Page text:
Groups Sue to Stop Navy From Using Sonar

Thursday, June 29, 2006
According to the Houston Chronicle, environmental groups sued the federal government to prevent the Navy from using active sonar during drills off Hawaii next month, saying the sound could harm whales and other marine mammals. The Natural Resources Defense Council asked a federal court in Los Angeles to issue a temporary restraining order unless the Navy takes "effective measures" to protect marine life when it uses high-intensity, mid-frequency active sonar to hunt submarines in the drills. Navy lawyers haven't seen the lawsuit and couldn't comment. The National Oceanic and Atmospheric Administration declined to comment, but said the agency was confident the Navy would protect dolphins and whales. NOAA on Tuesday granted the Navy a permit to use sonar during war games involving more than 40 ships in Hawaii waters. The exercises are scheduled to start next week and last through late July. The permit comes after NOAA said in April that Navy use of sonar during maritime exercises off Hawaii in 2004 may have contributed to the mass stranding of more than 150 whales. The report, however, did not say definitively that the sonar caused the whales to gather in the bay. The Navy agreed to several measures to limit the impact its sonar might have on whales and dolphins, including not using active sonar in coastal waters _ except in channels between some of the islands _ and lowering the sonar's power when marine mammals are nearby. The environmental groups say these steps don't go far enough. Reynolds said the Navy should put greater distance between its sonar-emitting ships and marine mammals, and use more observers to watch out for whales and dolphins. The Pacific Fleet has made anti-submarine warfare a top priority as more countries, including North Korea, Iran, and China, have been acquiring quiet diesel-electric submarines that are increasingly difficult to track. The International Fund for Animal Welfare, Cetacean Society International and Ocean Futures Society also joined in the lawsuit. Source: Houston Chronicle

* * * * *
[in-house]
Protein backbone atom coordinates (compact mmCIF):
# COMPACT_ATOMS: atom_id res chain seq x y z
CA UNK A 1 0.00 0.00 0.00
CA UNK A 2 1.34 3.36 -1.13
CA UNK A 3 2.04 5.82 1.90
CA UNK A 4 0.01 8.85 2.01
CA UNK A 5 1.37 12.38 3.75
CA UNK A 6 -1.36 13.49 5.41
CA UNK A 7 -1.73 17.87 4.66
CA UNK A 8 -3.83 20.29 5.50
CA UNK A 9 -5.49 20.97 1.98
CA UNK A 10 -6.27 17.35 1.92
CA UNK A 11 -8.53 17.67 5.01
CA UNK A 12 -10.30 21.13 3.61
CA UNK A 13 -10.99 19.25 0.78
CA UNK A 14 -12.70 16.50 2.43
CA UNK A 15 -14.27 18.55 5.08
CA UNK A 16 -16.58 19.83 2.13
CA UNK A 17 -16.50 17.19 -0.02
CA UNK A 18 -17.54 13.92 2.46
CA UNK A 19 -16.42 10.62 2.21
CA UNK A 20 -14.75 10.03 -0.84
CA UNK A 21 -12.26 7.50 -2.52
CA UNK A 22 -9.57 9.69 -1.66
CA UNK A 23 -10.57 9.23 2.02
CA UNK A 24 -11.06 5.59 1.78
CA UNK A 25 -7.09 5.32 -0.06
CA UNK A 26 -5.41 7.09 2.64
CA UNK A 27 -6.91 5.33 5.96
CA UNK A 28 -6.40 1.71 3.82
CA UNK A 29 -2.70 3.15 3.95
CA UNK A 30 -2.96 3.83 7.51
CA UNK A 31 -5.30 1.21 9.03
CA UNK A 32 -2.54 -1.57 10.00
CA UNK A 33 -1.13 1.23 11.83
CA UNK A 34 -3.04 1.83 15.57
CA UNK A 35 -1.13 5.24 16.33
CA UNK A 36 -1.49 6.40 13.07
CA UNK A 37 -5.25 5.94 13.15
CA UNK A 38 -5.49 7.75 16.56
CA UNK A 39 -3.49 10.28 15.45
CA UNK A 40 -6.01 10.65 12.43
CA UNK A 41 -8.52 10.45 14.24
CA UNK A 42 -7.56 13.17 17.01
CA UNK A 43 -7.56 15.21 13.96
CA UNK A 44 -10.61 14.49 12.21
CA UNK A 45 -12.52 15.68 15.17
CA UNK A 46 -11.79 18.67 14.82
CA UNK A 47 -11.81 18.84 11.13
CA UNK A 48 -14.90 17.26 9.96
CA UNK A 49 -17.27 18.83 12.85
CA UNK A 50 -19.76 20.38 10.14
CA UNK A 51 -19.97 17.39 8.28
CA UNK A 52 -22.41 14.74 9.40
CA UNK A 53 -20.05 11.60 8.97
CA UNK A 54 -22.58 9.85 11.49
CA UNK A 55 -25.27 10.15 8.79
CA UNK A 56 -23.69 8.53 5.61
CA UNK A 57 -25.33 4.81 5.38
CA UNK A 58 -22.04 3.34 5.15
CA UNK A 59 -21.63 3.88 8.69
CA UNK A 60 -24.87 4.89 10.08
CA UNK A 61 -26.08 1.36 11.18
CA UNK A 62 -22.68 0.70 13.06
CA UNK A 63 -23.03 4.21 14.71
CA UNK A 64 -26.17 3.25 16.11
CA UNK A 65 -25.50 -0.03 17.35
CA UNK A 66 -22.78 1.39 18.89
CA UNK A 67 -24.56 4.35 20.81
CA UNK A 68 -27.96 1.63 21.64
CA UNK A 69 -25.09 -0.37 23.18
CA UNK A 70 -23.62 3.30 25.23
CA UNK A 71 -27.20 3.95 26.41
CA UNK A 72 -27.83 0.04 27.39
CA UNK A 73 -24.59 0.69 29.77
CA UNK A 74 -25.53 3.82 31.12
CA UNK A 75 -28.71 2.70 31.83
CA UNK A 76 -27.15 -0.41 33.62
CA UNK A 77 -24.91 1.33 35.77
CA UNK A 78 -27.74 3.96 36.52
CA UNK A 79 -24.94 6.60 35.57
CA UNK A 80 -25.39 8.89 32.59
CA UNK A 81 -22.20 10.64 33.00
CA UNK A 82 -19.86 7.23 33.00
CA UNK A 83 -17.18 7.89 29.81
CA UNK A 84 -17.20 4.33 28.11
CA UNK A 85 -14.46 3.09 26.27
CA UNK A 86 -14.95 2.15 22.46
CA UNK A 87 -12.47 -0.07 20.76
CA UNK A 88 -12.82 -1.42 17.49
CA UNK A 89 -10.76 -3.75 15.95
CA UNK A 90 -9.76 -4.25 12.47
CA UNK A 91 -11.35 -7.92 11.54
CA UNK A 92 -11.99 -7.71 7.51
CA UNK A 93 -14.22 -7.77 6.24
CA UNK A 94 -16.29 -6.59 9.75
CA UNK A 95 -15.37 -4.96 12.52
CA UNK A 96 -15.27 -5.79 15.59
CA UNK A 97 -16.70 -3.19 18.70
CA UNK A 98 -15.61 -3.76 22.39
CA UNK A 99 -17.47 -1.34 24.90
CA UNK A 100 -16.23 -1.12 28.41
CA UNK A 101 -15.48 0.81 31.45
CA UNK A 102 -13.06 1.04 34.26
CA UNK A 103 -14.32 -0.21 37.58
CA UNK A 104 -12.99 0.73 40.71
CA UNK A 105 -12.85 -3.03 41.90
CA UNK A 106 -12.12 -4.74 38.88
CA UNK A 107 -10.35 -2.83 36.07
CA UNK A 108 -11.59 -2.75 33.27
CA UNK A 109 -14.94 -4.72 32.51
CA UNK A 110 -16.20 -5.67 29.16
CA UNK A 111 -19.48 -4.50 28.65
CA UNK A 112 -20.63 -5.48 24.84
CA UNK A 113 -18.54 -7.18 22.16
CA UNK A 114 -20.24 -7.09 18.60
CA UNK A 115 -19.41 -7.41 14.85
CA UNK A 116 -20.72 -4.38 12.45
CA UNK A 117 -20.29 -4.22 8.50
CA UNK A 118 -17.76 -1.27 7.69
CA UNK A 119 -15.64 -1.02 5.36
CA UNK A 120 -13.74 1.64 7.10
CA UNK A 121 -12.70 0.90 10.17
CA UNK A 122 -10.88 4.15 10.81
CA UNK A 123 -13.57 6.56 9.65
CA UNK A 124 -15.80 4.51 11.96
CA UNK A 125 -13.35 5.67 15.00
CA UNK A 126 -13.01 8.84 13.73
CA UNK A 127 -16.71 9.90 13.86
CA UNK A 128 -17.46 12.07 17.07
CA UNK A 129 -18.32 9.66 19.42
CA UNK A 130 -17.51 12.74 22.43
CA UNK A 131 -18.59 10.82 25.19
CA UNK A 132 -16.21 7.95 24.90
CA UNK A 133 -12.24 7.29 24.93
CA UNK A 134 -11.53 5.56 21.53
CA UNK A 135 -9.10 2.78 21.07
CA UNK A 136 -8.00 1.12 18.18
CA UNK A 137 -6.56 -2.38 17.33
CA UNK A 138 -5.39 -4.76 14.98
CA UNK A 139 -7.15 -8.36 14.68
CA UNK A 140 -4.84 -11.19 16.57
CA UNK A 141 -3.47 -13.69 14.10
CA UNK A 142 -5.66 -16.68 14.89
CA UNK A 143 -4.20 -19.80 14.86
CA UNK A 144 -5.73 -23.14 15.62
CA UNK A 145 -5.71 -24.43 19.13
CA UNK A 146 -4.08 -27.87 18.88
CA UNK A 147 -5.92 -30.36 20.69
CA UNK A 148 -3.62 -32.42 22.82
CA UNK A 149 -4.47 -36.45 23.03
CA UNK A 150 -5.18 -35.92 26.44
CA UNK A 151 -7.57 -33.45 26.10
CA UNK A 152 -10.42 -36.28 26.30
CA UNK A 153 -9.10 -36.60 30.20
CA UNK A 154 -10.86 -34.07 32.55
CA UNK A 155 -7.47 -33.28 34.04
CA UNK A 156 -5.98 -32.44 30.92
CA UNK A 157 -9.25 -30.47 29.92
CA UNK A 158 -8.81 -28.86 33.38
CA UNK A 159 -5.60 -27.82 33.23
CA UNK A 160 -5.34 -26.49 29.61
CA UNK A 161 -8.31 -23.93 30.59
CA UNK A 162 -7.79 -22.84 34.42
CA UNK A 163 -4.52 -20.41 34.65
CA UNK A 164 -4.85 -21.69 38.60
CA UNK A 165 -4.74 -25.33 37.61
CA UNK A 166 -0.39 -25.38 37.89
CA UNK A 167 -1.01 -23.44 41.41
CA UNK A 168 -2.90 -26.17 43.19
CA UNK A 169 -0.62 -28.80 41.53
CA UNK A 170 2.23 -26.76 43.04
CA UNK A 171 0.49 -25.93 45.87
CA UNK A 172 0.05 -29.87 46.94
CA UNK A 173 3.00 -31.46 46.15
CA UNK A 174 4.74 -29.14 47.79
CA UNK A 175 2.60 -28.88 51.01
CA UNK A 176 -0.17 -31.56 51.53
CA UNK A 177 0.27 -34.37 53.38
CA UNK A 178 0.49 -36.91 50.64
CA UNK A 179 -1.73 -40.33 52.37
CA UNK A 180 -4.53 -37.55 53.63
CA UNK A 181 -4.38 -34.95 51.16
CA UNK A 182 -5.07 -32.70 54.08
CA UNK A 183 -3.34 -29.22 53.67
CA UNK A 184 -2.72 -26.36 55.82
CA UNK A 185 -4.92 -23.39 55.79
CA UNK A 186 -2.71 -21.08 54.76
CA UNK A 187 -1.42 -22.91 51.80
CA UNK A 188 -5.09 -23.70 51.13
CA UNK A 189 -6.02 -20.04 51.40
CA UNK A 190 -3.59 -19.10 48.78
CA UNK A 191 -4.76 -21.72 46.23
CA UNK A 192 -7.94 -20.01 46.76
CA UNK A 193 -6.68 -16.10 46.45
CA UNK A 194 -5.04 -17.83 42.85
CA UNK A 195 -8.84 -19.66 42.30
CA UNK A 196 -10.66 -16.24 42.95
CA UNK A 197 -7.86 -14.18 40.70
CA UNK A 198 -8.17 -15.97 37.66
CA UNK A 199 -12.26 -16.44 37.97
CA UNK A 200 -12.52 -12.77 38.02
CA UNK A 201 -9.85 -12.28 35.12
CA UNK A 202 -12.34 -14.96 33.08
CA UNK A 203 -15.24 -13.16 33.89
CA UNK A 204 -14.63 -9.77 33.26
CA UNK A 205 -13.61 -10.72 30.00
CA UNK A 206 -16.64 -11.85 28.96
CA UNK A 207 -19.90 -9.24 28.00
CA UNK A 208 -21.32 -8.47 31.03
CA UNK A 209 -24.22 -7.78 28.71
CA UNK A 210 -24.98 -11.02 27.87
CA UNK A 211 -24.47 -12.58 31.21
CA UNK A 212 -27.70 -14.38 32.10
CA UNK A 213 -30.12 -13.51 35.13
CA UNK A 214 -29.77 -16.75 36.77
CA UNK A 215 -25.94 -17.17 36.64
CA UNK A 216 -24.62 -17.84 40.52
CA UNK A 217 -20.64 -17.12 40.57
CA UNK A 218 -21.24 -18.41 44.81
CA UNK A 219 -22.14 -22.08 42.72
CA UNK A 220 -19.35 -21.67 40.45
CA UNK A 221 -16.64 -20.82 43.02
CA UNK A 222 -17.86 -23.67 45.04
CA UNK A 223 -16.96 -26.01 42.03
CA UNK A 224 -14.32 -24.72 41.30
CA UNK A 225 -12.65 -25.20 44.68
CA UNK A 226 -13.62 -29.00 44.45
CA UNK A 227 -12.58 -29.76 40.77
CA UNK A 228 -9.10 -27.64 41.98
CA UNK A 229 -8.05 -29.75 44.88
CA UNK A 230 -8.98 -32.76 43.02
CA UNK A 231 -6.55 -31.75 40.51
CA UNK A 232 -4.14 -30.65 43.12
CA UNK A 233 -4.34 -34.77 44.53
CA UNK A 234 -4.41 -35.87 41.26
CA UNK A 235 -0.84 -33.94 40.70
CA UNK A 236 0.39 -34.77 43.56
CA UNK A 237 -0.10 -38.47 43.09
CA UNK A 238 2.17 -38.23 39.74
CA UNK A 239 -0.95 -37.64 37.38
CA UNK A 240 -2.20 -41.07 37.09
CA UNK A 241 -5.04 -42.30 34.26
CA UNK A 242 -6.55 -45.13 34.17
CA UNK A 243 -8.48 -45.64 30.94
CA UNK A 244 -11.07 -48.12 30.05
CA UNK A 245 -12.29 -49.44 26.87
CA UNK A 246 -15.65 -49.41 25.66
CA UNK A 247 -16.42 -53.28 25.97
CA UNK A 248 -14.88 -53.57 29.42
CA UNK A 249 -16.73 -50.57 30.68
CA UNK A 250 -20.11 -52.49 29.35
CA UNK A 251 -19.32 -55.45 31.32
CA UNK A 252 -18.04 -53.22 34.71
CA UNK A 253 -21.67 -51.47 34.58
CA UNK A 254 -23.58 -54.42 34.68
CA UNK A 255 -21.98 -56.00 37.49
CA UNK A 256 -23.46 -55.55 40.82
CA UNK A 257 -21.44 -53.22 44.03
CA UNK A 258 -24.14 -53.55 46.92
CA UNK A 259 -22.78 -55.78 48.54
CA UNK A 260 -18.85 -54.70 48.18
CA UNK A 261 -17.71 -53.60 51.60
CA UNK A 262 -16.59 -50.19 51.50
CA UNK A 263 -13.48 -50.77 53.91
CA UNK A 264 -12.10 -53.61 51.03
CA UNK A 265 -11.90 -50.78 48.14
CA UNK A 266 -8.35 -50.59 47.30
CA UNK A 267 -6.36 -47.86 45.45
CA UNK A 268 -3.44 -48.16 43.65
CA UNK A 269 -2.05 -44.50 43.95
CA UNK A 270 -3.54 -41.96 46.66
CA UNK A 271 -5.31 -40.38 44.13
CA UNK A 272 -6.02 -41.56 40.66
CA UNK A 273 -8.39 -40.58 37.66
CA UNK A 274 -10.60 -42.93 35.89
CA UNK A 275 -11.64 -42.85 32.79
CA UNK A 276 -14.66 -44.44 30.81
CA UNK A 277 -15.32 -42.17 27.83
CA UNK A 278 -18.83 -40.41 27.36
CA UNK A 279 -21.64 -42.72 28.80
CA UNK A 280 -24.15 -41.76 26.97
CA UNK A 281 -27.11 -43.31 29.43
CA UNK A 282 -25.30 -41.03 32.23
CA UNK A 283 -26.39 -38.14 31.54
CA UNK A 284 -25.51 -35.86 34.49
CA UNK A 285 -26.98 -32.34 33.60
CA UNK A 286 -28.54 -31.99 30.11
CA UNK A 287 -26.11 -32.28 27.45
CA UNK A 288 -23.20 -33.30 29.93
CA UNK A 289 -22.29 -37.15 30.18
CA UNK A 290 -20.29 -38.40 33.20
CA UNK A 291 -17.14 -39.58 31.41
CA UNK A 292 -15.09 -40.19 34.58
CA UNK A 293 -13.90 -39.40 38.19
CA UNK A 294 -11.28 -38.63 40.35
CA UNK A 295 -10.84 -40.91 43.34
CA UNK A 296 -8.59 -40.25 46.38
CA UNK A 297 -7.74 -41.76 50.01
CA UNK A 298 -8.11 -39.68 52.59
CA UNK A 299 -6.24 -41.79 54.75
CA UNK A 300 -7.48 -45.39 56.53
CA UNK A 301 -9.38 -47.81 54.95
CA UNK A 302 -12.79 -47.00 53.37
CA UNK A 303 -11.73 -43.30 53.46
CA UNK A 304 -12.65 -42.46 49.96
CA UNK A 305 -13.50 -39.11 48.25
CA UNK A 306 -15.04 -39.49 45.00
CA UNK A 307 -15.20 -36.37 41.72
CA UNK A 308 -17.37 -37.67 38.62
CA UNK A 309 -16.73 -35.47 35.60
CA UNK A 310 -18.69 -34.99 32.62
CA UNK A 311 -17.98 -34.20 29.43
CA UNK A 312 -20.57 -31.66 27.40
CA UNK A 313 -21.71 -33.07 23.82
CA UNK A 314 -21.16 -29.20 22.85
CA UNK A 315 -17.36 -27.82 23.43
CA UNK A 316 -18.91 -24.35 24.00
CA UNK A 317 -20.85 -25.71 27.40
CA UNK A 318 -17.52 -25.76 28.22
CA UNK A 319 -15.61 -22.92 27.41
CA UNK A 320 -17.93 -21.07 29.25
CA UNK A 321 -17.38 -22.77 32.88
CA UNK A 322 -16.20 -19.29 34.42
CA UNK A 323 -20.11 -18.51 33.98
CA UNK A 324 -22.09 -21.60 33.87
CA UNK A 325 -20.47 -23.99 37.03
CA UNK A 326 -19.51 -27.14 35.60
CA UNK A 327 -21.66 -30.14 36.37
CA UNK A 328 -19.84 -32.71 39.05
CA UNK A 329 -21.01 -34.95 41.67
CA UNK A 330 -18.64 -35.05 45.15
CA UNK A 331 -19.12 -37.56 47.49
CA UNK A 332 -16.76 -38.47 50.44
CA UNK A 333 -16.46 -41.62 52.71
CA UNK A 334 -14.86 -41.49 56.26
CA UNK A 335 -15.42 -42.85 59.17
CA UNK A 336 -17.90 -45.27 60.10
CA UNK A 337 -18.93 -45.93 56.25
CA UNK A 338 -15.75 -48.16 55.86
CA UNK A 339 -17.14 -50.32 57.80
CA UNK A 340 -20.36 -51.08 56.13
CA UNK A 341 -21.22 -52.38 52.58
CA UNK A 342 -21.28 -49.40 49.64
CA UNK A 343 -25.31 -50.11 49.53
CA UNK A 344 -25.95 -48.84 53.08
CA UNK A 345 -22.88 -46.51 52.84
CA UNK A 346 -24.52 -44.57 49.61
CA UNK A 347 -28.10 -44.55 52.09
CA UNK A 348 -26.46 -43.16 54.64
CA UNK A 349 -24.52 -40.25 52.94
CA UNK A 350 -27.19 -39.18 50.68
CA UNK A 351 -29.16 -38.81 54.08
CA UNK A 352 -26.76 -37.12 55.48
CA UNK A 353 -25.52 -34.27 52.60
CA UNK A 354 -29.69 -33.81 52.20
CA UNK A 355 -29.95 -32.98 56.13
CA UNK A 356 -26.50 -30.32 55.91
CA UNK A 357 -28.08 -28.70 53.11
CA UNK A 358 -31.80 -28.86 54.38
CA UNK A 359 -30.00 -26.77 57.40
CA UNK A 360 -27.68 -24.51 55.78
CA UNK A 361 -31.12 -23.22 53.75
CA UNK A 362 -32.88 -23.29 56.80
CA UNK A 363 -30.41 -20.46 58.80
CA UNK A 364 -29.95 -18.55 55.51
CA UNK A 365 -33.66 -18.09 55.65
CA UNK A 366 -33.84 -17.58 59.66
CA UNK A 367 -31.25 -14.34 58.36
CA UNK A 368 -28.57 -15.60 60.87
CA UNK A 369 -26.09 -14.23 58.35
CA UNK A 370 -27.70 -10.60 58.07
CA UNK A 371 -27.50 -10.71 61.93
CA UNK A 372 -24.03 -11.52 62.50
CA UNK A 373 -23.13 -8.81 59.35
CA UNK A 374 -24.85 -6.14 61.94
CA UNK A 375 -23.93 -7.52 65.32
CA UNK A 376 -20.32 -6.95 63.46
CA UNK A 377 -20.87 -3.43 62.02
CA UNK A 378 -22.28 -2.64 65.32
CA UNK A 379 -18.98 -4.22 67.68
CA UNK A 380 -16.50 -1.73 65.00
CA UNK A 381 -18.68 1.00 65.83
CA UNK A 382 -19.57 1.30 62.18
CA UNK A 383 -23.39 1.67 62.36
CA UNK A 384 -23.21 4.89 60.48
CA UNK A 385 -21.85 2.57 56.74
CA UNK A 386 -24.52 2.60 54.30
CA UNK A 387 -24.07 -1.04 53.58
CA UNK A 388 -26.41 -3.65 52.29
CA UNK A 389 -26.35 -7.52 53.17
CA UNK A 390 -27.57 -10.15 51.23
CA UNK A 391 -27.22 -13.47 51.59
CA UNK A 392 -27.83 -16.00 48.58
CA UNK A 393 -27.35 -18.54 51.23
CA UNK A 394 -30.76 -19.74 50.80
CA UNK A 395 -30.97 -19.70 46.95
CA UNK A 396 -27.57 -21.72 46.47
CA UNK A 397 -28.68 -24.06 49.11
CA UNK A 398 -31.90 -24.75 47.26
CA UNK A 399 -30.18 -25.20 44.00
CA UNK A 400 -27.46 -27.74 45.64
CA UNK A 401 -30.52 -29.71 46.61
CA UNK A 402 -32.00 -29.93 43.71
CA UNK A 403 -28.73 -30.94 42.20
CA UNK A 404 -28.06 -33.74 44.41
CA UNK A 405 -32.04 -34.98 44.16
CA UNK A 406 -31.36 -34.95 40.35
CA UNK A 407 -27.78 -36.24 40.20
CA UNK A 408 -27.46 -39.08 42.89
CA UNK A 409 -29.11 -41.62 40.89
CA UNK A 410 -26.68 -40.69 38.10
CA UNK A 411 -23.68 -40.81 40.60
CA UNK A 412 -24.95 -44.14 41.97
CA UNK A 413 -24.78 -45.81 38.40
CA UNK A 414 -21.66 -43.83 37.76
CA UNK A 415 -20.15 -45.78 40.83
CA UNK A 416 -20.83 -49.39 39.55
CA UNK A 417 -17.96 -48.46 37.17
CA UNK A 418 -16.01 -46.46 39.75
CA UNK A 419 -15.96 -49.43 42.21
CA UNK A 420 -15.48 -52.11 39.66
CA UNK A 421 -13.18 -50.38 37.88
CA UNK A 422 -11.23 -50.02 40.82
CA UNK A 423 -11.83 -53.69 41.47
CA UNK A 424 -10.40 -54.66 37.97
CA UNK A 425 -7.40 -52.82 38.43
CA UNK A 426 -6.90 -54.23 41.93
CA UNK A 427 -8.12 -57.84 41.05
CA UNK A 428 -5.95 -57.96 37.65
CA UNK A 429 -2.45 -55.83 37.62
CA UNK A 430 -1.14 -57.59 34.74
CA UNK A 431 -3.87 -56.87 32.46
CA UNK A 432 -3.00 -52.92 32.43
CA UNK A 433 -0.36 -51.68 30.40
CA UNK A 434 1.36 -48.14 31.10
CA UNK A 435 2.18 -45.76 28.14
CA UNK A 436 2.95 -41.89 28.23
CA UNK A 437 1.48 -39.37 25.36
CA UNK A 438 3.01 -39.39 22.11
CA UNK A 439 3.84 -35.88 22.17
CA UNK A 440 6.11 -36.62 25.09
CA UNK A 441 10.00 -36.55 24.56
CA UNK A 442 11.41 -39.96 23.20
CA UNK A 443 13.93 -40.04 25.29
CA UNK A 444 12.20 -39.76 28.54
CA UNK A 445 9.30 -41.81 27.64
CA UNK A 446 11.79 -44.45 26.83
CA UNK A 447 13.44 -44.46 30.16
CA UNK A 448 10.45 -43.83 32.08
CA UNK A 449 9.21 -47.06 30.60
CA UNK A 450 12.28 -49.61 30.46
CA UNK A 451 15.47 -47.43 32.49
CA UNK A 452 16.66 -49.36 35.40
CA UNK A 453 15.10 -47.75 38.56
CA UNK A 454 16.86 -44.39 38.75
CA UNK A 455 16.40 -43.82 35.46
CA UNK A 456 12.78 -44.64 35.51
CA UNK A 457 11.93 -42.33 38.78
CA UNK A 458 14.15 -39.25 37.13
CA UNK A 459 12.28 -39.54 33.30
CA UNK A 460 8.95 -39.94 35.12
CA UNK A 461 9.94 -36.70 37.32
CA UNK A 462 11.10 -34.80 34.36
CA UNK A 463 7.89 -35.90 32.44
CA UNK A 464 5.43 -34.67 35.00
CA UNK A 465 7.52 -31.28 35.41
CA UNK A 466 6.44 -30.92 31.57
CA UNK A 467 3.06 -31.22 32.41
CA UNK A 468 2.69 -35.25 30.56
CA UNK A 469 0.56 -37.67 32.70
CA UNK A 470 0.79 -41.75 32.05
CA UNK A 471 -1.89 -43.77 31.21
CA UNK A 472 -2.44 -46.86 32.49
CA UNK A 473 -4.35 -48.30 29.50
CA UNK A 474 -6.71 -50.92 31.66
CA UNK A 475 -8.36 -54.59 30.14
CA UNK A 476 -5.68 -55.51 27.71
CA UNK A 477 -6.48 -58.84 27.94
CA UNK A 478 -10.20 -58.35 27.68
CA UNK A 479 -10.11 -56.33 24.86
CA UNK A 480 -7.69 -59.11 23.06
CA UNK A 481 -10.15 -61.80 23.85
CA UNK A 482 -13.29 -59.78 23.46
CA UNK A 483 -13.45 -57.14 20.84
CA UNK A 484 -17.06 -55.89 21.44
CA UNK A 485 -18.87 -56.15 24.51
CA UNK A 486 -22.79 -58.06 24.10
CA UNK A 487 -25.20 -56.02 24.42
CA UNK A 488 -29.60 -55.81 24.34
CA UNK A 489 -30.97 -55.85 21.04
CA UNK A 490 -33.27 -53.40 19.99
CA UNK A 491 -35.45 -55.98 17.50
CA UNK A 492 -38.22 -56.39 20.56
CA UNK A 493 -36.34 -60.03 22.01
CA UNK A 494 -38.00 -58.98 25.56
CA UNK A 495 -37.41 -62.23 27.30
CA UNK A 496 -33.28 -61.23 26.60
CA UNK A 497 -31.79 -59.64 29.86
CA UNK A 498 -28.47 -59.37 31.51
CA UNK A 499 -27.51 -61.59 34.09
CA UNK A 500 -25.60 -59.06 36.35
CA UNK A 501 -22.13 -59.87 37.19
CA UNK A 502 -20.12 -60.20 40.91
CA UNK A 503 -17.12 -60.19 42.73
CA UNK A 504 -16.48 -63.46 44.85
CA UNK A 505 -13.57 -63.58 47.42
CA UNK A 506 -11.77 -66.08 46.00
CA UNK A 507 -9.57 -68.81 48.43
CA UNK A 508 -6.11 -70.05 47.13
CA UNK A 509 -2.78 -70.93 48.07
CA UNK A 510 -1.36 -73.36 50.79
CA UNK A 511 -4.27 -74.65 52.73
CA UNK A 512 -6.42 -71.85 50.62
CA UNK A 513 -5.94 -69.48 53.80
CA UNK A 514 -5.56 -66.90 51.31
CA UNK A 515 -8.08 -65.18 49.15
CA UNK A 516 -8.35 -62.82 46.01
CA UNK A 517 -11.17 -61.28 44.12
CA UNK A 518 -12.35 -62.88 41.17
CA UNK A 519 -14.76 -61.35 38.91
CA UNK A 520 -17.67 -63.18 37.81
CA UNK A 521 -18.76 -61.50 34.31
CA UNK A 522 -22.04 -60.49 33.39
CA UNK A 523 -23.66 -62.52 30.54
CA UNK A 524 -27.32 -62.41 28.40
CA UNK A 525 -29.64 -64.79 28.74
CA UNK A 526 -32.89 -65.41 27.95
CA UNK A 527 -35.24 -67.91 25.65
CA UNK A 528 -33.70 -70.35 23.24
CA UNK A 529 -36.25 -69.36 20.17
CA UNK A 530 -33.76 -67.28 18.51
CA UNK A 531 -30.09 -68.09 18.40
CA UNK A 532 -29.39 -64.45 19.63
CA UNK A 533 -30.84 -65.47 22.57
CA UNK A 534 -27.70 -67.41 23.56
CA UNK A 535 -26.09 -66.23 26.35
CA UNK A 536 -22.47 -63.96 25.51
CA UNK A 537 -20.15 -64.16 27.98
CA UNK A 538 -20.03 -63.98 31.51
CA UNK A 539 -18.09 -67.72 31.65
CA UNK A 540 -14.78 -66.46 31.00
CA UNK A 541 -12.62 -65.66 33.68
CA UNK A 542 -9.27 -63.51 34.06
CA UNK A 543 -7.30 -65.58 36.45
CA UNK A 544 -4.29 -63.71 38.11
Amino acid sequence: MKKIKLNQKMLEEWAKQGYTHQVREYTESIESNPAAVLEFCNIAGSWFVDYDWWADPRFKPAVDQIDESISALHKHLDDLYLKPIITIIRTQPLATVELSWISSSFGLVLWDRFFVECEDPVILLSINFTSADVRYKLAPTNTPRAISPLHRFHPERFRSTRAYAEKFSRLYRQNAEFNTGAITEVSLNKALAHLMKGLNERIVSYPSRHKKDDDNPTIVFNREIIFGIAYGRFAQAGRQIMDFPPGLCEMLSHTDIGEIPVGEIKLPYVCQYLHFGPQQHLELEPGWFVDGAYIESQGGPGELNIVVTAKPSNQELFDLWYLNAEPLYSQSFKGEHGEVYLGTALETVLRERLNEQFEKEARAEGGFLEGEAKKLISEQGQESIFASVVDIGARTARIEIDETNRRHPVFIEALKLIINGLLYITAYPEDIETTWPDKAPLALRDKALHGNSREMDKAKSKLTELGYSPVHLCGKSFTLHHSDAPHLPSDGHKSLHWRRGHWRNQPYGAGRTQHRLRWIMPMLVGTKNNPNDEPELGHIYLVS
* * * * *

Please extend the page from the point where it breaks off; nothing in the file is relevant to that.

Maritime Today

The Maritime Industry's original and most viewed E-News Service

Maritime Reporter November 2015 Digital Edition
FREE Maritime Reporter Subscription
Latest Maritime News    rss feeds


SSA Welcomes Decision To Extend BEO

The Singapore Shipping Association (SSA) has welcomed the decision by Singapore’s Minister for Trade and Industry to extend the Competition (Block Exemption

Moore Stephens Highlights Potential Tax Issues for Shipping

As part of the Government’s drive to encourage voluntary compliance with the tax rules, it will legislate to introduce a new requirement that large businesses

SSAB, Aspo ESL Shipping Pact On Sea Transport

The global steel company SSAB and Aspo Group’s ESL Shipping Ltd have signed a long-term frame agreement covering sea freight for SSAB’s inbound raw material sea


Henriksen Unveils Strongest SOLAS Boat Lifting Hook

H Henriksen of Norway has received SOLAS certification for a new off-load single-point boat lifting hook capable of holding up to 22.5-tonnes. The quick release

Evergreen Line Orders Ten 2,800 teu Ships

Taiwanese shipping company Evergreen is ordering ten 2,800 TEU container ships from Japanese shipbuilder Imabari Shipbuilding Co.,Ltd and compatriot CSBC Corporation.

Escort Tug Launched for Bay-Houston Towing

Eastern Shipbuilding Group, Inc. announced the launch of the Escort Tug H. DOUGLAS M (Hull 236) for Bay-Houston Towing Company on November 17, 2015. This series of Robert Allan, LTD.

Maritime Careers / Shipboard Positions Maritime Security Navigation Offshore Oil Pipelines Salvage Ship Electronics Ship Simulators Shipbuilding / Vessel Construction Winch
rss | archive | history | articles | privacy | contributors | top maritime news | about us | copyright | maritime magazines
maritime security news | shipbuilding news | maritime industry | shipping news | maritime reporting | workboats news | ship design | maritime business

Time taken: 0.0799 sec (13 req/sec)